USS Cole bomber Jamal al-Badawi targeted in Yemen air strike
The US military is trying to verify reports that it has killed one of the men behind a deadly attack on the USS Cole in Yemen in 2000.
A US defence official confirmed a "precision strike" had been carried out on Tuesday against Jamal al-Badawi to the east of the Yemeni capital, Sanaa.
Badawi was killed in the strike, according to US and Arab media reports.
The militant, said to be an al-Qaeda commander, was on the FBI's most wanted list over the attack on the warship.
He was convicted of plotting and taking part in the bombing in Yemen in 2004 but escaped from prison and, after handing himself in again, was allowed to walk free.
A US grand jury indicted him in 2003 for his role in the bombing, and the FBI offered a reward of up to $5m (£4m) for information leading to his arrest.
What is being said about Badawi's fate?
Captain Bill Urban of US Central Command told the BBC the strike targeting Badawi had occurred in the Marib governorate, adding that US forces were "still assessing the results of the strike following a deliberate process to confirm his death".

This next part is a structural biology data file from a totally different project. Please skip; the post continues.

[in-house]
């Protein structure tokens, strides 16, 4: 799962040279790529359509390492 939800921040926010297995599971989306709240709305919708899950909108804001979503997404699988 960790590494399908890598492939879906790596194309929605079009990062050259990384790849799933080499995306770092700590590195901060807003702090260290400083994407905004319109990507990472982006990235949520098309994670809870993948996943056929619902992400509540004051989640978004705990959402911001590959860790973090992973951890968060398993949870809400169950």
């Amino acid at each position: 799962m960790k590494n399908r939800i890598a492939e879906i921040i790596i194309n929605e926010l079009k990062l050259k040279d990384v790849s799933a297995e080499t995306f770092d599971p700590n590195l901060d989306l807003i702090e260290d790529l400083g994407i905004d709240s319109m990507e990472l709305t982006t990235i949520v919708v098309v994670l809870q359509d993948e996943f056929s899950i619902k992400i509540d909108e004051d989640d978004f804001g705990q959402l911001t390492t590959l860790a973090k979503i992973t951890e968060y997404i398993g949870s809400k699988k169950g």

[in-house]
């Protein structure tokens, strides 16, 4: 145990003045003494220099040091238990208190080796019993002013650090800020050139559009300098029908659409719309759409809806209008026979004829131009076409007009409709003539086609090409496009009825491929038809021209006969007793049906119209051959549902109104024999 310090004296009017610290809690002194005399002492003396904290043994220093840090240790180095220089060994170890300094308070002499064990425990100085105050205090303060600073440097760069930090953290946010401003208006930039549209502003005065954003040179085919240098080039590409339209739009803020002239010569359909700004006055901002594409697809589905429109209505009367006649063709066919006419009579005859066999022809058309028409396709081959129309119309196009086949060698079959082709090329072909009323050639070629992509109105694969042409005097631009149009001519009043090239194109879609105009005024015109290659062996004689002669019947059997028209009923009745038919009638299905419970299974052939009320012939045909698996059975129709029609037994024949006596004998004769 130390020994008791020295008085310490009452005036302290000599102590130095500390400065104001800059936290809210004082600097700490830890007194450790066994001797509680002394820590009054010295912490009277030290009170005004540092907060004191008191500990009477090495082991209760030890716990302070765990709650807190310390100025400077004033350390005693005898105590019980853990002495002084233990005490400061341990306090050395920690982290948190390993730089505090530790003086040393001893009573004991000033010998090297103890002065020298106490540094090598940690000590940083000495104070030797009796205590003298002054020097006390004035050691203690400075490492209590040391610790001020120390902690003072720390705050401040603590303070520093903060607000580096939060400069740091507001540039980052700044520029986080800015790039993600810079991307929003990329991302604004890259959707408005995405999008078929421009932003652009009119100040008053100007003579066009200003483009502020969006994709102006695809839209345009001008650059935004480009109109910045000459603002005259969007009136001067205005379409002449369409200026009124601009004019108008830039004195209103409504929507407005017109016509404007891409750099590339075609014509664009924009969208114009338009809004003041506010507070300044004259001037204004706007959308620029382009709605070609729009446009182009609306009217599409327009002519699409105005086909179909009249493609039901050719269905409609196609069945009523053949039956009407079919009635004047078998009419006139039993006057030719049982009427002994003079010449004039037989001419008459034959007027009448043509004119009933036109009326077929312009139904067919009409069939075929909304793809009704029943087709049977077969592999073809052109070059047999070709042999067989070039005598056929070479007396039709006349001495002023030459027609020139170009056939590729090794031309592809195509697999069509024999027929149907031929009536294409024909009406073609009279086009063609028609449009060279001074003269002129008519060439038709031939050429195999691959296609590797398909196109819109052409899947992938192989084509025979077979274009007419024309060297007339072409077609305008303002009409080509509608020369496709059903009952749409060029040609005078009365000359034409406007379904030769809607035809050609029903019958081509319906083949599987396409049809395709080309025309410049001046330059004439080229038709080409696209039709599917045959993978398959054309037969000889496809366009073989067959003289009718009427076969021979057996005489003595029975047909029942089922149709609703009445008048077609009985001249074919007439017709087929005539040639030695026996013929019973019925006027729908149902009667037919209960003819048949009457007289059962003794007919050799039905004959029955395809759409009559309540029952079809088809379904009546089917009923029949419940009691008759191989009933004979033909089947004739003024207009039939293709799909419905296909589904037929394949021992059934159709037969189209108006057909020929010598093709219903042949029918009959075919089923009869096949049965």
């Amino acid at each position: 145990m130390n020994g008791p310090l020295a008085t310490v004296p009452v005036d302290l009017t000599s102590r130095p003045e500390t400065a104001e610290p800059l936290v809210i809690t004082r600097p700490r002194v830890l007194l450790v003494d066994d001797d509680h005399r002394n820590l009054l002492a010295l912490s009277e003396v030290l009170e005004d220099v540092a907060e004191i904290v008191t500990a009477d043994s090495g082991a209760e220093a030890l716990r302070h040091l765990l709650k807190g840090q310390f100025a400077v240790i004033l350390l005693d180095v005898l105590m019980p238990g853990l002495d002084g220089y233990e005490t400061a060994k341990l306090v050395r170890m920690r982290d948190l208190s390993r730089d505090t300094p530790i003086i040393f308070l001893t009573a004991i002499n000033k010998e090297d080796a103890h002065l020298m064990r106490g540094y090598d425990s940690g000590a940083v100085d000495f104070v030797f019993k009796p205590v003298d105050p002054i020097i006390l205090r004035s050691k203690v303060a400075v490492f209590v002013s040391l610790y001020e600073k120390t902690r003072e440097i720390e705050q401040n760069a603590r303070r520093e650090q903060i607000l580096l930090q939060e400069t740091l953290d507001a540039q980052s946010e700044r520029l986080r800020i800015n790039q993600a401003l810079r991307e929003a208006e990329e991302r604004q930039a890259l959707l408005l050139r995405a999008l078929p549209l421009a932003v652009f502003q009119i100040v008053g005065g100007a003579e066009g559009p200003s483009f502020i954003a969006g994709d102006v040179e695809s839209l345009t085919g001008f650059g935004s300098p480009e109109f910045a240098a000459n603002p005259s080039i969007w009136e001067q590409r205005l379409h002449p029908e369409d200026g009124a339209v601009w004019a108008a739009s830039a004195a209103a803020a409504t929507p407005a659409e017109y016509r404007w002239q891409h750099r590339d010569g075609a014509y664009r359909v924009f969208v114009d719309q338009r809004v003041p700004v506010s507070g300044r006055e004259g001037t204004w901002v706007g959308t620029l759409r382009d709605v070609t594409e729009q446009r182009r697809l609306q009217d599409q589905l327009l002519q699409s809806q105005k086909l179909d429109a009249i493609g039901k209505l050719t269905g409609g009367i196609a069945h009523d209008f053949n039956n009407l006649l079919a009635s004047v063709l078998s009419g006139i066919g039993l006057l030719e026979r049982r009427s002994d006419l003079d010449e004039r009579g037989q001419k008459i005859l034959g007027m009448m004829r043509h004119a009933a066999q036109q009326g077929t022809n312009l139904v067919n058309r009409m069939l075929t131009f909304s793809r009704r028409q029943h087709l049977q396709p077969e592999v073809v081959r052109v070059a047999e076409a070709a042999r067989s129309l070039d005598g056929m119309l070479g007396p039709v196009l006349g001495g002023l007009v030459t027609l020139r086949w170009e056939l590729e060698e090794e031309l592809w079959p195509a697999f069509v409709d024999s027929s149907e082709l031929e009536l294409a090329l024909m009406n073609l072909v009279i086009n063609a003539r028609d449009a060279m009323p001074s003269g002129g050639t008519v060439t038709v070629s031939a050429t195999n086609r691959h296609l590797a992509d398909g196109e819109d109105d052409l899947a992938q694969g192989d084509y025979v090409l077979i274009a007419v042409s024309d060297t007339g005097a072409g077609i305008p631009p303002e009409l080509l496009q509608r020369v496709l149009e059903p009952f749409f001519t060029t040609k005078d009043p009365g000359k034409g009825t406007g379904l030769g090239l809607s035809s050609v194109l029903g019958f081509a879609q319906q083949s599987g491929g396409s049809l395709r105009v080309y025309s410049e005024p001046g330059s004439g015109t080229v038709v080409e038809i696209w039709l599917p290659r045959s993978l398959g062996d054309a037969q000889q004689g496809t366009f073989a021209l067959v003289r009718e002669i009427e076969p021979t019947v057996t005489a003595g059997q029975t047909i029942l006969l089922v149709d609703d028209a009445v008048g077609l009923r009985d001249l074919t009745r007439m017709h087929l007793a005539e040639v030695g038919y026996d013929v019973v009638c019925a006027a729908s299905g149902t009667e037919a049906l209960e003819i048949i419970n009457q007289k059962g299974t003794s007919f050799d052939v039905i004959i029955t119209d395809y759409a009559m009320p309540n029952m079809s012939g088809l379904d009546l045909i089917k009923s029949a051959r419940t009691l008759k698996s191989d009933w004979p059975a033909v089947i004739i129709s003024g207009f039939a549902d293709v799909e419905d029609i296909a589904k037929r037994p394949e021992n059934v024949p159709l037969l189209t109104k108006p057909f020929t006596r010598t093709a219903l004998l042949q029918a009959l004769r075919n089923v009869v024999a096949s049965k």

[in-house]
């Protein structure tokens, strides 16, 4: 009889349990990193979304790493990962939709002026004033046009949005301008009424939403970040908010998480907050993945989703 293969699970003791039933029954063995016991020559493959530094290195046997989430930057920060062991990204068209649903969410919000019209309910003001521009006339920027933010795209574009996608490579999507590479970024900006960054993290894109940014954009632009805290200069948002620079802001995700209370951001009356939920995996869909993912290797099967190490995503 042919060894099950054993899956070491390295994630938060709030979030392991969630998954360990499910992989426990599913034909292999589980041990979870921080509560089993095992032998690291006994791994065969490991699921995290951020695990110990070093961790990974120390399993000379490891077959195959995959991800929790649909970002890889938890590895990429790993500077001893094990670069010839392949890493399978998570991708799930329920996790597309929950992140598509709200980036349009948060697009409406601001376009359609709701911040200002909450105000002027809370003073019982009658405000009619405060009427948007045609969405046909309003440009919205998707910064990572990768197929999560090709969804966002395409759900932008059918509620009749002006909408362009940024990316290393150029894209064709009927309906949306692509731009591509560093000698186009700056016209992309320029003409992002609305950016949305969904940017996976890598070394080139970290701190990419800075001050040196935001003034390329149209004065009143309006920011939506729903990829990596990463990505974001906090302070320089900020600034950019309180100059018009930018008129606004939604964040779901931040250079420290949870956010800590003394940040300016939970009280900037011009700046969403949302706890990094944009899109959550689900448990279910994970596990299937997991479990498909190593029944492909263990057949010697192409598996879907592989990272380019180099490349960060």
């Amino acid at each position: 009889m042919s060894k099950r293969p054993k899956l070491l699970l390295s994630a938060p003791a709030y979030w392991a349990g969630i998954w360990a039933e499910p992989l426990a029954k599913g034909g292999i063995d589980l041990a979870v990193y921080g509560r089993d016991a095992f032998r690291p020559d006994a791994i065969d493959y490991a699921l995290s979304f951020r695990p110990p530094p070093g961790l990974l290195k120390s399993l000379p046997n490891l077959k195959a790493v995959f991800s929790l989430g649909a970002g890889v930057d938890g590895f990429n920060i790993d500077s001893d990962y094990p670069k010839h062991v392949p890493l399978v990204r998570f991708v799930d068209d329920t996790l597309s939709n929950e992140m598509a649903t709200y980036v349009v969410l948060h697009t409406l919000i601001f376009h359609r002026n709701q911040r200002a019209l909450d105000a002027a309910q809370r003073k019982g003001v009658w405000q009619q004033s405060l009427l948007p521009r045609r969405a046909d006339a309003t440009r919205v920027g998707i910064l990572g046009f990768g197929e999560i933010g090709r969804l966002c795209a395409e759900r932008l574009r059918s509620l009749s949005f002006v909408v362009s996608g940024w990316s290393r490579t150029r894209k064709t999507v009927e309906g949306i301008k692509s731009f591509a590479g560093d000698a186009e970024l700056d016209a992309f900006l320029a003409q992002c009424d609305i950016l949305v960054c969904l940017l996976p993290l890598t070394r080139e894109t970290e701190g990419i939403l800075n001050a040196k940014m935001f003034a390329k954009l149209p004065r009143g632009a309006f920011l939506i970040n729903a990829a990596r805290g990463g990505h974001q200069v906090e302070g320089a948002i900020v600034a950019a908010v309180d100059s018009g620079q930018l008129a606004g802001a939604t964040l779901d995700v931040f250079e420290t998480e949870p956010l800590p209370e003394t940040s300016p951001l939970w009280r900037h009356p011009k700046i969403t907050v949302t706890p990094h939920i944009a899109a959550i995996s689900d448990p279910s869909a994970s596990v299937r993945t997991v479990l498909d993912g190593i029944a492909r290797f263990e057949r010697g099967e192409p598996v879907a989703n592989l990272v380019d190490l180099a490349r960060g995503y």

An unnamed official in the US presidential administration reportedly told CNN that all intelligence indicators showed Badawi had been killed in the strike as a result of a joint US military and intelligence operation.
He was hit while driving alone in a vehicle and no collateral damage was reported, the official added.
Al-Qaeda has taken advantage of the chaos caused by Yemen's ongoing civil war to entrench its presence in the south and south-east of the country.
Since 2015, the country has been embroiled in fighting between forces loyal to the internationally recognised president, backed by a Saudi-led coalition, and Shia Muslim Houthi rebels.
What happened in 2000?
Seventeen US sailors were killed and at least 40 people were wounded in the attack on 12 October 2000 which happened as the destroyer was refuelling.
Two Yemeni suicide bombers rammed the ship in a small boat packed with up to 225kg (500lb) of high explosives, leaving a gaping hole in the side of the warship.
The attack's alleged planner, Saudi-born Abd al-Nashiri, is being held in US custody at Guantanamo Bay and could face the death penalty.